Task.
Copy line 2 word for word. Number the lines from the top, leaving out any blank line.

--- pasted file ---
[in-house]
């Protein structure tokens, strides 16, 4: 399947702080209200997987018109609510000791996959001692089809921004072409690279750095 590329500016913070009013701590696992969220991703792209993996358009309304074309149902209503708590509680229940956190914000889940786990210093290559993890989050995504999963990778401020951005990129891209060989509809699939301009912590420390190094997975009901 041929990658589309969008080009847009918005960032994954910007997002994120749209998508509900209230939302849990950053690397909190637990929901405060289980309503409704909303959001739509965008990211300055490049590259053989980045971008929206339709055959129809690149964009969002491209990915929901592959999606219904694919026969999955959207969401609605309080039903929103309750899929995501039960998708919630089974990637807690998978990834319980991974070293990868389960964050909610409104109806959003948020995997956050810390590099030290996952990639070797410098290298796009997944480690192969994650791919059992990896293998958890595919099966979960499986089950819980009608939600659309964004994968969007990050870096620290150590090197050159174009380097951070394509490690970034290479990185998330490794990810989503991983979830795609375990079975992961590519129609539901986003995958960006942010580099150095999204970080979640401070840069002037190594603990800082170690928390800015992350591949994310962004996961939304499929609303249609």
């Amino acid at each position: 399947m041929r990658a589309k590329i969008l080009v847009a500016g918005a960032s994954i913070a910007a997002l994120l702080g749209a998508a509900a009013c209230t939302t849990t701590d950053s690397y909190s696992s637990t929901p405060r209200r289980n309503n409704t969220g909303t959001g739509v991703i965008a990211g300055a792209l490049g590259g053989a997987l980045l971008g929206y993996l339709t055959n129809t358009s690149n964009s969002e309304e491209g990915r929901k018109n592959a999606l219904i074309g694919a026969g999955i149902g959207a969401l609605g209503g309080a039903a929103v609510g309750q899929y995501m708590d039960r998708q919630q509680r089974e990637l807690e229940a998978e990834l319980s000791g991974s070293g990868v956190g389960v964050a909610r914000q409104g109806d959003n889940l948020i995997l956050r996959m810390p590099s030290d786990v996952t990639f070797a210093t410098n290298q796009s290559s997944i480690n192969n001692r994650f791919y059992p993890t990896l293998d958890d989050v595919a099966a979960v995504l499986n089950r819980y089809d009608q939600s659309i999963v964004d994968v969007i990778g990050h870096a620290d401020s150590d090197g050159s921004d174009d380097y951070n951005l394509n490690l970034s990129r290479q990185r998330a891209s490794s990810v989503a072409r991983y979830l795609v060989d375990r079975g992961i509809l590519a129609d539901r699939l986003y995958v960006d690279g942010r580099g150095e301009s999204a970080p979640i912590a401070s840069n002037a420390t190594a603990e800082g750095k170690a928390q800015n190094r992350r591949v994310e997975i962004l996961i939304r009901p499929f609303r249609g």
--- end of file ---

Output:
């Protein structure tokens, strides 16, 4: 399947702080209200997987018109609510000791996959001692089809921004072409690279750095 590329500016913070009013701590696992969220991703792209993996358009309304074309149902209503708590509680229940956190914000889940786990210093290559993890989050995504999963990778401020951005990129891209060989509809699939301009912590420390190094997975009901 041929990658589309969008080009847009918005960032994954910007997002994120749209998508509900209230939302849990950053690397909190637990929901405060289980309503409704909303959001739509965008990211300055490049590259053989980045971008929206339709055959129809690149964009969002491209990915929901592959999606219904694919026969999955959207969401609605309080039903929103309750899929995501039960998708919630089974990637807690998978990834319980991974070293990868389960964050909610409104109806959003948020995997956050810390590099030290996952990639070797410098290298796009997944480690192969994650791919059992990896293998958890595919099966979960499986089950819980009608939600659309964004994968969007990050870096620290150590090197050159174009380097951070394509490690970034290479990185998330490794990810989503991983979830795609375990079975992961590519129609539901986003995958960006942010580099150095999204970080979640401070840069002037190594603990800082170690928390800015992350591949994310962004996961939304499929609303249609």